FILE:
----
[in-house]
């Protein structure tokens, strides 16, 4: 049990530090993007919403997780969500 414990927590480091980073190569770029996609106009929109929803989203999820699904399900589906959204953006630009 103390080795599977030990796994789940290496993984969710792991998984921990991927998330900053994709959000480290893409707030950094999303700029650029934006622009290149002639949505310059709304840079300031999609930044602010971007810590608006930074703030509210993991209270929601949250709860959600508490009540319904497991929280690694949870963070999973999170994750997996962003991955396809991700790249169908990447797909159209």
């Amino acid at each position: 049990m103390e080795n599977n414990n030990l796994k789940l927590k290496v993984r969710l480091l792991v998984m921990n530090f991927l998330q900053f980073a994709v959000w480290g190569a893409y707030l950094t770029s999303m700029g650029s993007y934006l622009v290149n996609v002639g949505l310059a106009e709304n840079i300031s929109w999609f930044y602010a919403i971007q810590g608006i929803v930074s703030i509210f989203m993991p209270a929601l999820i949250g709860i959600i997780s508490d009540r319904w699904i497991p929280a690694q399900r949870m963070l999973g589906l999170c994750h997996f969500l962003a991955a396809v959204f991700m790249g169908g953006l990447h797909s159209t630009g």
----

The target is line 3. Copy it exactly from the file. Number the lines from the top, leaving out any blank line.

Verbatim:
């Amino acid at each position: 049990m103390e080795n599977n414990n030990l796994k789940l927590k290496v993984r969710l480091l792991v998984m921990n530090f991927l998330q900053f980073a994709v959000w480290g190569a893409y707030l950094t770029s999303m700029g650029s993007y934006l622009v290149n996609v002639g949505l310059a106009e709304n840079i300031s929109w999609f930044y602010a919403i971007q810590g608006i929803v930074s703030i509210f989203m993991p209270a929601l999820i949250g709860i959600i997780s508490d009540r319904w699904i497991p929280a690694q399900r949870m963070l999973g589906l999170c994750h997996f969500l962003a991955a396809v959204f991700m790249g169908g953006l990447h797909s159209t630009g």